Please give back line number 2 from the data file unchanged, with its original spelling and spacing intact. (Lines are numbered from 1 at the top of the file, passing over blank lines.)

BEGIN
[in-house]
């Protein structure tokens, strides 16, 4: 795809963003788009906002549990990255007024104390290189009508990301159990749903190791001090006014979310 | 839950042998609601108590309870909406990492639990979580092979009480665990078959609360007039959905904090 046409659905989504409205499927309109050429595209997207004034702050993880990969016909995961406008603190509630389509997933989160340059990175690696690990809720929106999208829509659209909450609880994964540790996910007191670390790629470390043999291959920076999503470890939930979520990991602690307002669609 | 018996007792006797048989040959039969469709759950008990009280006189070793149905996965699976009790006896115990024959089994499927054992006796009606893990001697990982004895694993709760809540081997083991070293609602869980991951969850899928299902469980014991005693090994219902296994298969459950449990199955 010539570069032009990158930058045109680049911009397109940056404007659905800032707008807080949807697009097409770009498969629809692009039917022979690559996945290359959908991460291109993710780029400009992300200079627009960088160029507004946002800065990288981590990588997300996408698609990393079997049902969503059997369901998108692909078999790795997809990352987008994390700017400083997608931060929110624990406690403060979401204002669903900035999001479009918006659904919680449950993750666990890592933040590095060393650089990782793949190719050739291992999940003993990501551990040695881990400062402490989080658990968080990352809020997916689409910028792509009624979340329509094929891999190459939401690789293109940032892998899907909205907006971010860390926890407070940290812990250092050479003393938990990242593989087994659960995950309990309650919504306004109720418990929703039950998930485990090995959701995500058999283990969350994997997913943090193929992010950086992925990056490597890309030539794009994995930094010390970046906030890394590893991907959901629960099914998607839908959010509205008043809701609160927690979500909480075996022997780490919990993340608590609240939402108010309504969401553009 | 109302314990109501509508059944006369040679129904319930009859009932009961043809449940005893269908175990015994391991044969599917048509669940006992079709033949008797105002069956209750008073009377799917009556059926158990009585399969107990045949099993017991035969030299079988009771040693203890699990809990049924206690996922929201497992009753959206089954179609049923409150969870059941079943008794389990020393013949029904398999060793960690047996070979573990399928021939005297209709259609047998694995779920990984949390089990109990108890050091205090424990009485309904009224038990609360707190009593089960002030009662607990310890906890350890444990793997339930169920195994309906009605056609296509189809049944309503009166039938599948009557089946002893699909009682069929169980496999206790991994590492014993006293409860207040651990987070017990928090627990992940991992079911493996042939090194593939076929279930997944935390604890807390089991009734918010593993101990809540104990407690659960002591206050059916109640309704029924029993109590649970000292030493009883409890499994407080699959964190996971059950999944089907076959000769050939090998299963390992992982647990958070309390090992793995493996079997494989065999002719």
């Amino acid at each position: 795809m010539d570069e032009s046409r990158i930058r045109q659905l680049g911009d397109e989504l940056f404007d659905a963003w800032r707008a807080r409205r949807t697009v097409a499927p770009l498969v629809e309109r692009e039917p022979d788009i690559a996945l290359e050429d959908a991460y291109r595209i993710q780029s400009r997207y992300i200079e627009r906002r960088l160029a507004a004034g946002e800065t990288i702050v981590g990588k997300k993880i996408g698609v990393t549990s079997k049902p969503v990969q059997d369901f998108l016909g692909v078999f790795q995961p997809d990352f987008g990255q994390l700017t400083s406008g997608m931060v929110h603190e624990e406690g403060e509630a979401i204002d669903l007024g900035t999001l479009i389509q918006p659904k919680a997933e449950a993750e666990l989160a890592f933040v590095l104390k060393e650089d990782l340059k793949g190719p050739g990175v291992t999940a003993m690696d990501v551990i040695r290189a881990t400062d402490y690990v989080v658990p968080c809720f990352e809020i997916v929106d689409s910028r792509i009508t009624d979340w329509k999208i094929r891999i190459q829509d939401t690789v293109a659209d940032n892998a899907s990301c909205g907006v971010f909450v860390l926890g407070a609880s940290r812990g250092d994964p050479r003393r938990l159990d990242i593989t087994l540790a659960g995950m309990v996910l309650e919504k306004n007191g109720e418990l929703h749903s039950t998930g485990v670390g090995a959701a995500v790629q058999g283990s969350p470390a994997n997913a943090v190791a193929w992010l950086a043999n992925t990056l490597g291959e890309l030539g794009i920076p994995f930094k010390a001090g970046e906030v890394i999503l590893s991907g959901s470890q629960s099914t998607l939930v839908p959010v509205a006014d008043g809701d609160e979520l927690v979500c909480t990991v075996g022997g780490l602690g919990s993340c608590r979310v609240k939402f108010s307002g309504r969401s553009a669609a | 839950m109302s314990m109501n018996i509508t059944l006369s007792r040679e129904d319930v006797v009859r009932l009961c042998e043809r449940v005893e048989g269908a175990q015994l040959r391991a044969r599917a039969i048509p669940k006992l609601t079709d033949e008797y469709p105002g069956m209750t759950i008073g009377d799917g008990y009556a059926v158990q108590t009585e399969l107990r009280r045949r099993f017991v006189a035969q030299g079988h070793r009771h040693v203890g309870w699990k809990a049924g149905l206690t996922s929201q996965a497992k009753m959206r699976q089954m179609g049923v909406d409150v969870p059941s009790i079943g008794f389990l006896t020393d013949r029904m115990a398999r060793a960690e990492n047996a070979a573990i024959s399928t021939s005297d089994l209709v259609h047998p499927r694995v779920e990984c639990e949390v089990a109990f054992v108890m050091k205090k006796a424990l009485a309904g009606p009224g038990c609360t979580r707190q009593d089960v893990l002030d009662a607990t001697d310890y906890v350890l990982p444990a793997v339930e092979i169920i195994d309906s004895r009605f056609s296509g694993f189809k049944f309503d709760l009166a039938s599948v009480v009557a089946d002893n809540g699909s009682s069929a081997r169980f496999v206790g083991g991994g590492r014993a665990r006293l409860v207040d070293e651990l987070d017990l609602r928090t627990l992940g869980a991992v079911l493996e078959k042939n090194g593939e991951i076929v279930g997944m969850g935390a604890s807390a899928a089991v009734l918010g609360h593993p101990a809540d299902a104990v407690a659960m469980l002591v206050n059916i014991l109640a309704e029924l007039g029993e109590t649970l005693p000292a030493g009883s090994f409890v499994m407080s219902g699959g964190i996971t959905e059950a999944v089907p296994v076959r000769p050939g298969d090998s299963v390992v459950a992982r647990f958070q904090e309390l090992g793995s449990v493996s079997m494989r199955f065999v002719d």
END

């Protein structure tokens, strides 16, 4: 795809963003788009906002549990990255007024104390290189009508990301159990749903190791001090006014979310 | 839950042998609601108590309870909406990492639990979580092979009480665990078959609360007039959905904090 046409659905989504409205499927309109050429595209997207004034702050993880990969016909995961406008603190509630389509997933989160340059990175690696690990809720929106999208829509659209909450609880994964540790996910007191670390790629470390043999291959920076999503470890939930979520990991602690307002669609 | 018996007792006797048989040959039969469709759950008990009280006189070793149905996965699976009790006896115990024959089994499927054992006796009606893990001697990982004895694993709760809540081997083991070293609602869980991951969850899928299902469980014991005693090994219902296994298969459950449990199955 010539570069032009990158930058045109680049911009397109940056404007659905800032707008807080949807697009097409770009498969629809692009039917022979690559996945290359959908991460291109993710780029400009992300200079627009960088160029507004946002800065990288981590990588997300996408698609990393079997049902969503059997369901998108692909078999790795997809990352987008994390700017400083997608931060929110624990406690403060979401204002669903900035999001479009918006659904919680449950993750666990890592933040590095060393650089990782793949190719050739291992999940003993990501551990040695881990400062402490989080658990968080990352809020997916689409910028792509009624979340329509094929891999190459939401690789293109940032892998899907909205907006971010860390926890407070940290812990250092050479003393938990990242593989087994659960995950309990309650919504306004109720418990929703039950998930485990090995959701995500058999283990969350994997997913943090193929992010950086992925990056490597890309030539794009994995930094010390970046906030890394590893991907959901629960099914998607839908959010509205008043809701609160927690979500909480075996022997780490919990993340608590609240939402108010309504969401553009 | 109302314990109501509508059944006369040679129904319930009859009932009961043809449940005893269908175990015994391991044969599917048509669940006992079709033949008797105002069956209750008073009377799917009556059926158990009585399969107990045949099993017991035969030299079988009771040693203890699990809990049924206690996922929201497992009753959206089954179609049923409150969870059941079943008794389990020393013949029904398999060793960690047996070979573990399928021939005297209709259609047998694995779920990984949390089990109990108890050091205090424990009485309904009224038990609360707190009593089960002030009662607990310890906890350890444990793997339930169920195994309906009605056609296509189809049944309503009166039938599948009557089946002893699909009682069929169980496999206790991994590492014993006293409860207040651990987070017990928090627990992940991992079911493996042939090194593939076929279930997944935390604890807390089991009734918010593993101990809540104990407690659960002591206050059916109640309704029924029993109590649970000292030493009883409890499994407080699959964190996971059950999944089907076959000769050939090998299963390992992982647990958070309390090992793995493996079997494989065999002719």